The World Health Organization (WHO) executive board announced on January 30 that it had accepted the proposal that 2020 be officially declared “Year of the Nurse and Midwife.” The designation will honor the essential role of nurses and midwives across the world in achieving universal health coverage.
The proposal still has to be endorsed by member states at the World Health Assembly in May to make it official. Nursing Now, who proposed the idea last year, is confident that it would be accepted by the Assembly, given the overwhelming support by the WHO executive board.
In addressing the executive, Dr. Tedros Adhanom Ghebreyesus, Director-General of WHO, emphasized that nurses are crucial to achieving Universal Health Coverage as outlined in the 2030 Sustainable Development Goals (SDG’s). “Nurses, especially in low and middle-income countries, are the bridge between the community and health institutions,” he said. “Their role, especially in the frontline services is very, very important.”
Celebrating Florence Nightingale
Celebrating the year of the nurse in 2020 is all the more significant because it is the 200th birth anniversary of Florence Nightingale. “We need to celebrate people like her who have contributed greatly to humanity,” explained Dr. Tedros.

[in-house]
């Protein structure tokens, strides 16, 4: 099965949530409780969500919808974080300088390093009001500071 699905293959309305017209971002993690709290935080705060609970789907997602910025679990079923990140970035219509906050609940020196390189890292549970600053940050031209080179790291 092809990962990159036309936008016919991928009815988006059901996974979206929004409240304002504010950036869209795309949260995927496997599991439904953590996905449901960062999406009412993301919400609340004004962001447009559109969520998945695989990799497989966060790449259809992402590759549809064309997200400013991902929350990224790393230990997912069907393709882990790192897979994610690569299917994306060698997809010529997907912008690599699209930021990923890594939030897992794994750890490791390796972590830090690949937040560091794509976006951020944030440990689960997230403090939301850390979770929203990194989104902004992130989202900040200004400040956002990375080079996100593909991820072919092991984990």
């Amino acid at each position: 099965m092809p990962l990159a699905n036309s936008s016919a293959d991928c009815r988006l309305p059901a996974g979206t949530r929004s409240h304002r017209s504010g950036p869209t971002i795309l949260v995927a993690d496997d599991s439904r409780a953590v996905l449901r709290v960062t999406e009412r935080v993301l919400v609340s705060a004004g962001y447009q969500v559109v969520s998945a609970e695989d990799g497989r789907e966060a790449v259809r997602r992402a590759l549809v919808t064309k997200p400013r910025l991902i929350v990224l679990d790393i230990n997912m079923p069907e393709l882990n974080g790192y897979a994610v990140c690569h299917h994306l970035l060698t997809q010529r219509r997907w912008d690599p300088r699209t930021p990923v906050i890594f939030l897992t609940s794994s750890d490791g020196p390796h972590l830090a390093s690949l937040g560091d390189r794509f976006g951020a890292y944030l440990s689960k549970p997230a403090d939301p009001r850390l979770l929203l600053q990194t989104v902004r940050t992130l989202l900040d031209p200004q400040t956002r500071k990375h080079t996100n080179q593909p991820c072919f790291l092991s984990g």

Both the International Council of Nurses and Nursing Now were delighted by the endorsement to celebrate nurses and midwives globally during 2020. “This exciting proposal of the Year of the Nurse and Midwife in 2020 will go a long way to raising the profile of nursing and highlighting the importance of the need for more well-educated nurses, of investing in recruitment and retention strategies and of removing the barriers to the development of advanced nursing roles that are proving highly effective at expanding healthcare coverage,” said Annette Kennedy, President of the ICN.
Nurses make up more than 50% of the health workforce in most countries and strengthening their role will also support other the SDG’s, especially those of promoting gender equity and economic development.
2020 State of the World’s Nursing and Midwifery reports
The WHO is also leading the first-ever report on the worldwide state of the nursing workforce which is due to be launched just before the 2020 World Health Assembly. The report aims to inform policy development and to drive investment in nursing. A similar report on the state of midwifery is also expected. The data for the reports will be collected from member states during this year and the WHO has appealed to governments and nurse leaders to actively engage with this process to ensure that quality data is obtained.
2020 is promising to be a great year for the future of nursing.